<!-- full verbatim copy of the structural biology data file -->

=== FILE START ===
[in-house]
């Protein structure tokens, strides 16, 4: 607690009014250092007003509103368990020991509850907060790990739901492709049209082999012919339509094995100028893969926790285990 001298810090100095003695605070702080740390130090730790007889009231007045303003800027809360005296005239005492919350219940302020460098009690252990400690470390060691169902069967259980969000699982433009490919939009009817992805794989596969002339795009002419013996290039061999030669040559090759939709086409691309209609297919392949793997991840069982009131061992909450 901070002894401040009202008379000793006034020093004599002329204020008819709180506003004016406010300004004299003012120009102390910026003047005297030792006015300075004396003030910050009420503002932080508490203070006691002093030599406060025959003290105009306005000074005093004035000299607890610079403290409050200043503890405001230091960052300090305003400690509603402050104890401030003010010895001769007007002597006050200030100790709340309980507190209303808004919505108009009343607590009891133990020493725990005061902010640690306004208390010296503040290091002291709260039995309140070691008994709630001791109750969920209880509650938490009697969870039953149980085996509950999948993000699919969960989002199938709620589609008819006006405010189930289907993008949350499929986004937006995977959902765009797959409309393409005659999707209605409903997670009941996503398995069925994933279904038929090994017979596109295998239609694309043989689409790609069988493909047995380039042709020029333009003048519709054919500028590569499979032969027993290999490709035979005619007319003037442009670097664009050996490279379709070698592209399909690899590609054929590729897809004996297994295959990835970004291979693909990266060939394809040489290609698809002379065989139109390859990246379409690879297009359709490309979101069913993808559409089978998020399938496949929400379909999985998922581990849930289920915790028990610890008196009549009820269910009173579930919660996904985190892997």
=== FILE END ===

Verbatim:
[in-house]
């Protein structure tokens, strides 16, 4: 607690009014250092007003509103368990020991509850907060790990739901492709049209082999012919339509094995100028893969926790285990 001298810090100095003695605070702080740390130090730790007889009231007045303003800027809360005296005239005492919350219940302020460098009690252990400690470390060691169902069967259980969000699982433009490919939009009817992805794989596969002339795009002419013996290039061999030669040559090759939709086409691309209609297919392949793997991840069982009131061992909450 901070002894401040009202008379000793006034020093004599002329204020008819709180506003004016406010300004004299003012120009102390910026003047005297030792006015300075004396003030910050009420503002932080508490203070006691002093030599406060025959003290105009306005000074005093004035000299607890610079403290409050200043503890405001230091960052300090305003400690509603402050104890401030003010010895001769007007002597006050200030100790709340309980507190209303808004919505108009009343607590009891133990020493725990005061902010640690306004208390010296503040290091002291709260039995309140070691008994709630001791109750969920209880509650938490009697969870039953149980085996509950999948993000699919969960989002199938709620589609008819006006405010189930289907993008949350499929986004937006995977959902765009797959409309393409005659999707209605409903997670009941996503398995069925994933279904038929090994017979596109295998239609694309043989689409790609069988493909047995380039042709020029333009003048519709054919500028590569499979032969027993290999490709035979005619007319003037442009670097664009050996490279379709070698592209399909690899590609054929590729897809004996297994295959990835970004291979693909990266060939394809040489290609698809002379065989139109390859990246379409690879297009359709490309979101069913993808559409089978998020399938496949929400379909999985998922581990849930289920915790028990610890008196009549009820269910009173579930919660996904985190892997």